Californians continue to face the highest housing costs in the country, while new home construction has fallen far behind the well-documented need. Since 2010, the state has built only 1.1 million new housing units, fueling an intense housing crisis due to a demand-supplimbalance. As a result, California's overall homeownership rate declined to just 56% in 2020, and the states median home price recently reached a new record high of $849,000. As a result, only 24 percent of California households can afford to buy a median-priced home.

According to a new PPIC report, California’s Housing Divide, most homeowners start as renters who then save their way into buying a house but when rents are high, chances to save are low. African American and Latino renters are more likely to pay a sizable share30% or moreof their household income on gross rent, making the prospect of saving for homeownership daunting.

Greater funding for ownership housing will expand opportunities for Californians to become homeowners and gain housing security while building equity in a home they own, C.A.R. President Otto Catrina said. Study after study show that homeownership is the best way for working people to attain economic security and develop wealth. In fact, according to the Federal Reserves 2019 Survey of Consumer Finances, a family that owns a home has a median net worth of $255,000, while a comparable renter family has a median net worth of just $6,300. While the May Budget Revise does not satisfy the need for more funding for the construction of owner-occupied housing and down-payment assistance programs, California REALTORS® will continue to work with the California State Legislature to seek greater funding to help Californians reap the benefits of ownership and address what is an unprecedented housing supply crisis. Additional funding is required to help address multi-generational wealth and economic security discrepancies between groups, particularly for communities of color.”

The California Homeownership Coalition advocates for policies and funding to increase homeownership because it provides working families economic stability and strengthens communities. Among the states largest ethnic groups, only 46% of Latinos and 37% of Black families own their home. California needs to help provide long-term stability or financial independence for families and those underserved individuals by boosting homeownership opportunities.

The state desperately needs to build more housing across all levels of affordability to address inequities in homeownership, which historically impacts Black and Latino families, said Dan Dunmoyer, President and CEO of the California Building Industry Association. We respectfullurge the Governor and the Legislature to fully fund the coalition􀂶s homeownership investment request of $600 million. Solving California􀂶s housing crisis starts with building more homes and focusing on homeownership. Given the state􀂶s historic surplus, leaving this investment out of the budget would be unconscionable because it would rob many families of the benefits of homeownership.”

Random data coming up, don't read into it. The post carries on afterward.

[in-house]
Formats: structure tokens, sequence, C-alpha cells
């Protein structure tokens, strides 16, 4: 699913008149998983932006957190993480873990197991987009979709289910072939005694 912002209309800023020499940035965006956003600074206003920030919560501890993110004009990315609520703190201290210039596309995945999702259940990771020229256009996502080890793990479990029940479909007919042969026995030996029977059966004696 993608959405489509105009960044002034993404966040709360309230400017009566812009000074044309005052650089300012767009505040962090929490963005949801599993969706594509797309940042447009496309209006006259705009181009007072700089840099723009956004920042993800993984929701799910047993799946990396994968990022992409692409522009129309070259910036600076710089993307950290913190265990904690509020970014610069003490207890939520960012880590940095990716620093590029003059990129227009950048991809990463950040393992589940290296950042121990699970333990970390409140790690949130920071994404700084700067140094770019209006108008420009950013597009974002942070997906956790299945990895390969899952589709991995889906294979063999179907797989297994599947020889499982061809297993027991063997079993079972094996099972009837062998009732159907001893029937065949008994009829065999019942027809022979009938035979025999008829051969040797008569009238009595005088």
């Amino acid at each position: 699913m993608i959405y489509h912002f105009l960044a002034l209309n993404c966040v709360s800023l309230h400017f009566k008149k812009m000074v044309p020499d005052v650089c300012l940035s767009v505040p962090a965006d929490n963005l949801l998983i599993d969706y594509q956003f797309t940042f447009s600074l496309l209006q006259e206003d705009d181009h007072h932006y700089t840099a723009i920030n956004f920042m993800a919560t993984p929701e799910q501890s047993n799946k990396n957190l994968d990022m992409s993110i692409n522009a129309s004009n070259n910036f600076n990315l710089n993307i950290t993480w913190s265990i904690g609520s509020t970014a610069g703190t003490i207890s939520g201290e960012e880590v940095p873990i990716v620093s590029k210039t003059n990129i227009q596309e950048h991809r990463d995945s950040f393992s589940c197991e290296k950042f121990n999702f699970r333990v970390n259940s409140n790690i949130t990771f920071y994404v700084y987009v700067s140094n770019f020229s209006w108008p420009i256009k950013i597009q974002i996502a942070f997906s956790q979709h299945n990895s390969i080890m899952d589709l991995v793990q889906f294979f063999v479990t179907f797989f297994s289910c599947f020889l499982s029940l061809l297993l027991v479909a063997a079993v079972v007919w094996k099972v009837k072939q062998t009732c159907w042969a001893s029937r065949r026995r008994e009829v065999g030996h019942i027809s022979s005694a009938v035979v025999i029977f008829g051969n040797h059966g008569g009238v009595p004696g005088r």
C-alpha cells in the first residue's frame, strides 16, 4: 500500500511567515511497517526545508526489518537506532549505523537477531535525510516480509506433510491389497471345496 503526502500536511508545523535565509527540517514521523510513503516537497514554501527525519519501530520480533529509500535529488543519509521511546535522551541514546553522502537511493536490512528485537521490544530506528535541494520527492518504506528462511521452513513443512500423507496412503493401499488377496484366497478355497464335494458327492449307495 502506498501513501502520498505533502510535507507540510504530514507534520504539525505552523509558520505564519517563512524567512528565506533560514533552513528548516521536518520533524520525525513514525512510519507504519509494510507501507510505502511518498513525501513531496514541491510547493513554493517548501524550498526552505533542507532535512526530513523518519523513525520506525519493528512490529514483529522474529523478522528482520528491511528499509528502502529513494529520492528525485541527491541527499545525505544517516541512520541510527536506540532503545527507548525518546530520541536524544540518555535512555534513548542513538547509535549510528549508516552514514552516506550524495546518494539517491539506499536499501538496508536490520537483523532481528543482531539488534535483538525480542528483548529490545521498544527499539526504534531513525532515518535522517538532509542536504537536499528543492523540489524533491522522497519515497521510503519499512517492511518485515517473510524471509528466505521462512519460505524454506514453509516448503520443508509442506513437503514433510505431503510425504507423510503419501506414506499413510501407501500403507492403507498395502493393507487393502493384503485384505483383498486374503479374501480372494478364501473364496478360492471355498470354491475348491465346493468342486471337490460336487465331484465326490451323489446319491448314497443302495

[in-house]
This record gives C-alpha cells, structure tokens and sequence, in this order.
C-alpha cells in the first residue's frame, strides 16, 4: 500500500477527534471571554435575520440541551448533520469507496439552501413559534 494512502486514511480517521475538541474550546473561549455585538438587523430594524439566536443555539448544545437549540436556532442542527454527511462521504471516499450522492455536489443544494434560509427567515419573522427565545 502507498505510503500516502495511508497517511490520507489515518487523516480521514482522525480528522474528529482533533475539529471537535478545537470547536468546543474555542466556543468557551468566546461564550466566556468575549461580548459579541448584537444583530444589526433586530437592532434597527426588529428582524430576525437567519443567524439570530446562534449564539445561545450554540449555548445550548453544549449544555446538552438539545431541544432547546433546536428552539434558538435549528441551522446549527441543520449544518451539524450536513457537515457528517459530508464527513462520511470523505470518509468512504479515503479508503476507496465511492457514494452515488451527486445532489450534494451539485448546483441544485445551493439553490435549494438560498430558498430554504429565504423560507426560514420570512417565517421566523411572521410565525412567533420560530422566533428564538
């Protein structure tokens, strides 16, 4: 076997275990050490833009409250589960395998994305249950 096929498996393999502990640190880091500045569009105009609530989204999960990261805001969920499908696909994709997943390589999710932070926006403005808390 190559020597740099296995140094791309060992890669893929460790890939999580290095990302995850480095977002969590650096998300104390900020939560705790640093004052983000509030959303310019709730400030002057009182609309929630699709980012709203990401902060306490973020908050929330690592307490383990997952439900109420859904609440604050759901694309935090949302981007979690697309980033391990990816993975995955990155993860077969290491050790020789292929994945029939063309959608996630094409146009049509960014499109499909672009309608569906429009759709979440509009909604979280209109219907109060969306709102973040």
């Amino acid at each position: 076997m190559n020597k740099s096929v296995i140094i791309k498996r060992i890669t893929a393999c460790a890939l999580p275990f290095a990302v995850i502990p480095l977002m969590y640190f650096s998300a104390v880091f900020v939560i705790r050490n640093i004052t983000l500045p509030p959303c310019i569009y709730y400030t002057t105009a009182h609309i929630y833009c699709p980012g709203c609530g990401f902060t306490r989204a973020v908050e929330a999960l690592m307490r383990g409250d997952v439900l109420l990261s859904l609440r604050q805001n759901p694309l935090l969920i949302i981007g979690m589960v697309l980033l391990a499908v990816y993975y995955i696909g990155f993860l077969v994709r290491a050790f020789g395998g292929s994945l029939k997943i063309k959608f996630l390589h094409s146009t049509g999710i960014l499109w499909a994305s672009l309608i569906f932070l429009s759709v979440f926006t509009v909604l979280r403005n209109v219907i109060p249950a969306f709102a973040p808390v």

The California Homeownership Coalition includes: California Building Industry Association, CALIFORNIA ASSOCIATION OF REALTORS®, Habitat for Humanity California, Housing Action Coalition, SPUR, California YIMBY, The Two Hundred and other housing, civic and business organizations.

About Habitat for Humanity California

Habitat for Humanity California is a statewide coalition of independent Habitat affiliates serving communities across California. Habitat affiliates bring people together to build homes, communities, and hope. Habitat California advocates to increase affordable homeownership opportunities for families with limited incomes.

About California Building Industry Association

The California Building Industry Association is a statewide trade association based in Sacramento representing thousands of member companies including homebuilders, trade contractors, architects, engineers, designers, suppliers and industry professionals in the homebuilding, multi-family and mixed-use development markets.


Leading the way …® in California real estate for more than 110 years, the CALIFORNIA ASSOCIATION OF REALTORS® (www.car.org) s one of the largest state trade organizations in the United States with more than 200,000 members dedicated to the advancement of professionalism in real estate. C.A.R. is headquartered in Los Angeles.